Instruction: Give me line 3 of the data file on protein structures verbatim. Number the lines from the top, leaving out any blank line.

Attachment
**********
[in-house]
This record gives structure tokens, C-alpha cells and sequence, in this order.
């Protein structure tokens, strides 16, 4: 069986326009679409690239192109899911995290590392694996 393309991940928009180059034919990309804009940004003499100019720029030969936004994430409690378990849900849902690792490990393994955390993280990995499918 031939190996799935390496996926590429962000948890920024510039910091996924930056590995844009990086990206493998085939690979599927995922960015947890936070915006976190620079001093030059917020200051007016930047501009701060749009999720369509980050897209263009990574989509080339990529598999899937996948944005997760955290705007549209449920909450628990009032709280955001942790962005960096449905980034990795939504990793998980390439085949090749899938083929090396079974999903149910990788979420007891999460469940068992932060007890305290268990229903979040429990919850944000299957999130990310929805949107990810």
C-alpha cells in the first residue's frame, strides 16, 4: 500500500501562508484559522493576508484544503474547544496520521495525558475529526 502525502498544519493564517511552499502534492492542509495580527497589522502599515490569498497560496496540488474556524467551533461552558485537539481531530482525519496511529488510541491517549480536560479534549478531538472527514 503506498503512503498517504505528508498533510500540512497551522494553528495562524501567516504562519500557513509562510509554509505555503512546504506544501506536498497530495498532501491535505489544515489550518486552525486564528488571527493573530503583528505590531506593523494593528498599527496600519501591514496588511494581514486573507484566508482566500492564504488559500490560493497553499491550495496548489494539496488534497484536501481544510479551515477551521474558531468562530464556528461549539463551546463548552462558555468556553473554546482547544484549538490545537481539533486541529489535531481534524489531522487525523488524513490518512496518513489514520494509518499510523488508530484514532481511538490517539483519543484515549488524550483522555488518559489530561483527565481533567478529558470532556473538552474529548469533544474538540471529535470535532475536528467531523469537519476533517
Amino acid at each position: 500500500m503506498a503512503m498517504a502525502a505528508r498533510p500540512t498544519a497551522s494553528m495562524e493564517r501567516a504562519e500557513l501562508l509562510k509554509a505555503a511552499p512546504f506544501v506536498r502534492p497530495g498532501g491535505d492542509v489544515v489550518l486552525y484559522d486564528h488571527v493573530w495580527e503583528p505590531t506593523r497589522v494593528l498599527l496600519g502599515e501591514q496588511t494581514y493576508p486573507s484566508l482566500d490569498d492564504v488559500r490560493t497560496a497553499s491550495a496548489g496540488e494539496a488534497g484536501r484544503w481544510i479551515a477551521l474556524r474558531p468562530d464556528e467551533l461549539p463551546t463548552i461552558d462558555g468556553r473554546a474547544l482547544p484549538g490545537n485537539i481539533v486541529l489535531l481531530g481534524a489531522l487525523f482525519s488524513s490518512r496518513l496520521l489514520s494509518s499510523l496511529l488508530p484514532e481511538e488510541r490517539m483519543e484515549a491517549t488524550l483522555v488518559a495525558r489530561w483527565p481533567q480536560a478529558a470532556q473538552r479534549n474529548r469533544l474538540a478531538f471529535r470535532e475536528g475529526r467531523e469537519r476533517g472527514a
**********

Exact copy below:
């Protein structure tokens, strides 16, 4: 069986326009679409690239192109899911995290590392694996 393309991940928009180059034919990309804009940004003499100019720029030969936004994430409690378990849900849902690792490990393994955390993280990995499918 031939190996799935390496996926590429962000948890920024510039910091996924930056590995844009990086990206493998085939690979599927995922960015947890936070915006976190620079001093030059917020200051007016930047501009701060749009999720369509980050897209263009990574989509080339990529598999899937996948944005997760955290705007549209449920909450628990009032709280955001942790962005960096449905980034990795939504990793998980390439085949090749899938083929090396079974999903149910990788979420007891999460469940068992932060007890305290268990229903979040429990919850944000299957999130990310929805949107990810």